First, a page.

As the economy stumbles, gas prices soar and housing prices tumble, more baby boomers are putting off retiring.
NEW YORK (CNN) -- Charles and Anna Burge were so certain of retiring to Florida this year that they had begun packing up their house. The dining room of their Long Island, New York home is barren, spare a virtually empty china cabinet and a pile of cardboard boxes that hold its former contents. The couple sold their kitchen table, got rid of chairs, took pictures down from the walls and began sending belongings to their Florida condominium.
'We sold our dining room chairs and now we're sort of living half and half not," said Charles, a superintendent with New York City's Sanitation Department.
The Burges weren't counting on a housing market collapse, a stock market tumble, and an energy squeeze that's sent gasoline prices above $4-a-gallon in their town of Coram, New York.
"Does it make sense to retire now? No. Do I want to retire now? Yes," lamented 53-year old Charles.
Anna was devastated when the couple realized they had to defer their dream.
"I was mad with my husband for two weeks when he came home he said, 'We can't go'. I'm like, 'What do you mean we can't go?'"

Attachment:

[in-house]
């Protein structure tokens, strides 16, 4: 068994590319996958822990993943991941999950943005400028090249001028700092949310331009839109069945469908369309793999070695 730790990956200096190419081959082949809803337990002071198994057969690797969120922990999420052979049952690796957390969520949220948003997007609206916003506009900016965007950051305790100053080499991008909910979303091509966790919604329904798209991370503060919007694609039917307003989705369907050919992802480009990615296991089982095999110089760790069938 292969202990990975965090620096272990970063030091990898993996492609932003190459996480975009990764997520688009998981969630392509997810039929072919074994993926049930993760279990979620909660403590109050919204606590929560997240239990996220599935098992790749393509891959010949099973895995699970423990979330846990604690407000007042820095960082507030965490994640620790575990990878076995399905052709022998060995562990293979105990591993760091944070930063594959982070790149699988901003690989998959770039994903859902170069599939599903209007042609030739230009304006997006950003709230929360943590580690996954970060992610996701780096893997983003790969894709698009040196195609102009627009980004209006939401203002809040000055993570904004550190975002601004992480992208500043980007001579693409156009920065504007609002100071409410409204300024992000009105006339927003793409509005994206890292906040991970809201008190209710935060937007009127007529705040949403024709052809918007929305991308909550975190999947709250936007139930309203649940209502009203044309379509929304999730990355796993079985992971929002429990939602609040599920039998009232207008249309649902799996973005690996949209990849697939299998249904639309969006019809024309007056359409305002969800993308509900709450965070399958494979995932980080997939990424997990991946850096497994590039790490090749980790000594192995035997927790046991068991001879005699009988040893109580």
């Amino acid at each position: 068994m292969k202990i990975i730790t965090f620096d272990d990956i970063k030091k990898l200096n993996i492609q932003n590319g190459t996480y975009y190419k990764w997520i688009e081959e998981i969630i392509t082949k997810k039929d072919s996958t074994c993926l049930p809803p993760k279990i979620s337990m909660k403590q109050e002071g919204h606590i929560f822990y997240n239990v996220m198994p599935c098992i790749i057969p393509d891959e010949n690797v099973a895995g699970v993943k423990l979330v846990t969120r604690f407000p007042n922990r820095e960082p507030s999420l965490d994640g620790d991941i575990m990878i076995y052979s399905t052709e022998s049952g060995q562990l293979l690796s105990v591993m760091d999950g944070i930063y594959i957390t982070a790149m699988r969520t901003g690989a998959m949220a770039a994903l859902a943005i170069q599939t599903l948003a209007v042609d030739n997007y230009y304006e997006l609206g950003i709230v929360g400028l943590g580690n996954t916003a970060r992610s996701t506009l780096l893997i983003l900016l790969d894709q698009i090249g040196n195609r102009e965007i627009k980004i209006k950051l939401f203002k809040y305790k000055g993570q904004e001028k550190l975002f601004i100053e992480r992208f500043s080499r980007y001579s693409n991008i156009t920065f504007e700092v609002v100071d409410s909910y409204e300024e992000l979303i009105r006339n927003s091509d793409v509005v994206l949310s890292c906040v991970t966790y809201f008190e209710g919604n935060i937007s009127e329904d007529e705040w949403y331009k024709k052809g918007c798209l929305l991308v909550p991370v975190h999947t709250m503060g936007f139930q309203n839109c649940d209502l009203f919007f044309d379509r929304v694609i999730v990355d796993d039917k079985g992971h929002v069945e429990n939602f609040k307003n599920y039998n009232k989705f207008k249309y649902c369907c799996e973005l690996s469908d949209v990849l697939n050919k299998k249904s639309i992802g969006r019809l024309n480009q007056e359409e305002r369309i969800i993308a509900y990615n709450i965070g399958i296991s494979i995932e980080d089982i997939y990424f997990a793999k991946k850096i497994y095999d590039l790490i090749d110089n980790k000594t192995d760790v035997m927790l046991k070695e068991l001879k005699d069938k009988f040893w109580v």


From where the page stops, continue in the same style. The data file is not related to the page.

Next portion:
"I was crying I just want to go. My son lives in Florida and I like to be close with my son," said Anna.
As the economy stumbles, a growing number of baby boomers are pushing back retirement plans, 27% of workers aged 45 and over, according to a survey released Tuesday by AARP.
Labor Department data back up the poll, showing more middle-aged and older Americans are joining the labor market. During the 12-months ended in April, 915,000 Americans aged 55-64 entered the workforce, and another 389,000 aged 65 and older joined the job market, according to the Bureau of Labor Statistics.
"People are scared," said David Frisch of Frisch Financial Group, the Burge's financial planner, who says he has other clients who are putting off retirement.
"The ultimate question is how long is the market going to be suffering, how much will expenses rise, how long will it take the housing market to come back into play?" said Frisch.
Charles Burge was able to consider retirement in his mid-50's because of the generous pension he's earned from New York City, nearly 2/3'rds of his salary. But selling his home is part of the plan as well. When real estate agents told Charles his home had lost 15% of its value, and could take the better part of a year to sell - even at its reduced price - he began to realize Florida would have to wait.
"I have college to pay for. I have gas to pay for, for three cars," said Charles. "How do you retire when all these things are going out of sight?" The couple's revised plan now is to retire in three years when they hope the real estate market will have recovered. Anna is counting on it, intending to leave her fine china packed away until she can use it in Florida.